What Primary Care Doctors Should Know About Colorectal Cancer Care
After a colorectal cancer patient finishes treatment, primary care doctors take the reins and keep tabs. New guidelines are aiding the transition.
Primary care physicians play a major role in long-term care for colorectal cancer survivors. They act as a go-between among a patient’s network of specialists while ensuring that basic screening and wellness benchmarks continue to be met.
While not new, it’s a multifaceted job whose value is coming into greater focus. The American Cancer Society (ACS) highlighted this value in September with the release of its first-ever survivorship guidelines to help family doctors better manage colorectal cancer survivors.
Such coordination, though, isn’t always easy.
“Once patients complete care for the cancer they’ve been taking care of, transitioning that care to other physicians can sometimes be difficult,” says Elena Stoffel, M.D., an assistant professor of internal medicine at the University of Michigan Medical School and director of the Cancer Genetics Clinic at the U-M Rogel Cancer Center.
About 132,700 people were expected to be diagnosed with CRC colorectal cancer last year in 2015, according to the ACS, and the disease is the second leading cause of cancer deaths in the United States for men and women combined. The colon/rectum is also the second and third most common cancer site among male and female survivors, respectively.
With March serving as National Colorectal Cancer Awareness Month, Stoffel spoke about some of the new guidelines intended to help primary care doctors provide optimal care.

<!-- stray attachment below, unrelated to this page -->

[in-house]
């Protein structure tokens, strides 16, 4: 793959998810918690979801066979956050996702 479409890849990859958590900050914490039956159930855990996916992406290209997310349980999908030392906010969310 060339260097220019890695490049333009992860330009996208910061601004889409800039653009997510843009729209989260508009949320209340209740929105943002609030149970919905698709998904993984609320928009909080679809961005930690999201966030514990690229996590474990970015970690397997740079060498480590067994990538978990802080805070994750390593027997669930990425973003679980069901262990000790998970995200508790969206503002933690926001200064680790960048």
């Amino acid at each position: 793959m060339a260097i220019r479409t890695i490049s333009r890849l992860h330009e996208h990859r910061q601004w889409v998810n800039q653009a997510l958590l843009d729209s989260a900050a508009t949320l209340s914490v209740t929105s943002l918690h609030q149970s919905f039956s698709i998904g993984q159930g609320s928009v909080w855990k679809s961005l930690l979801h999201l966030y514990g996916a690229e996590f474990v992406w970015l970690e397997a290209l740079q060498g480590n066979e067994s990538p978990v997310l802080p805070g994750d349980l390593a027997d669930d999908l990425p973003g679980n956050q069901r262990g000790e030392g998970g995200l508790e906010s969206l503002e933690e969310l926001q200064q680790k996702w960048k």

Communicate early and often
A patient’s oncologist ought to provide a written follow-up plan to be shared among everyone involved in the individual’s care. That, Stoffel says, can help primary care physicians as well as other specialists “have an idea of who’s on the team and what the game plan is” after initial treatment ends.
Continue screenings and keep tabs
Primary care physicians also need to keep up with a patient’s follow-up care. The ACS report’s screening guidelines include a colonoscopy one year after surgery in most cases (followed, if clear, by subsequent ones at the three- and five-year marks); yearly CT scans for up to five years; and a physical exam every three to six months during the first two years.
Stoffel also urges physicians to ask about — and monitor — family health history to gauge cancer risks for the patients and their loved ones going forward.
Monitor side effects
Surgery, radiation and chemotherapy can leave a CRC survivor fatigued, in pain and dealing with potential issues such as diarrhea and sexual dysfunction. Doctors should refer to the patient’s treatment summary for specific drugs and dosages to address the problems — and, if necessary, contact fellow clinicians on the written plan.
Be emotionally present
The emotional toil of cancer can leave some survivors depressed and in constant fear of a relapse. Physicians might guide patients toward support groups or therapy and always lend a sympathetic ear. Stoffel notes: “I often tell patients to not think about their cancer diagnosis on a daily basis. Let your doctors worry about that. Worry about taking care of yourself.”
Encourage healthful habits
A big part of getting better — and reducing the chances of a new or returning cancer — is living better. “You want to make your body as healthy as possible,” Stoffel says. ACS guidelines urge 150 minutes of weekly physical activity plus a low-fat diet rich in fruits, vegetables and whole grains. Limit alcohol and red meat; avoid tobacco.
In short, primary doctors play a key role in recovery, a role Stoffel likens to the quarterback on a football team.
“Patients very much like to have a physician who is their go-to person, someone who understands everything going on with them,” she says, praising the content and motive of the ACS report. “The effort to consolidate and review the guidelines of what we should be doing gives primary care doctors a very specific game plan.”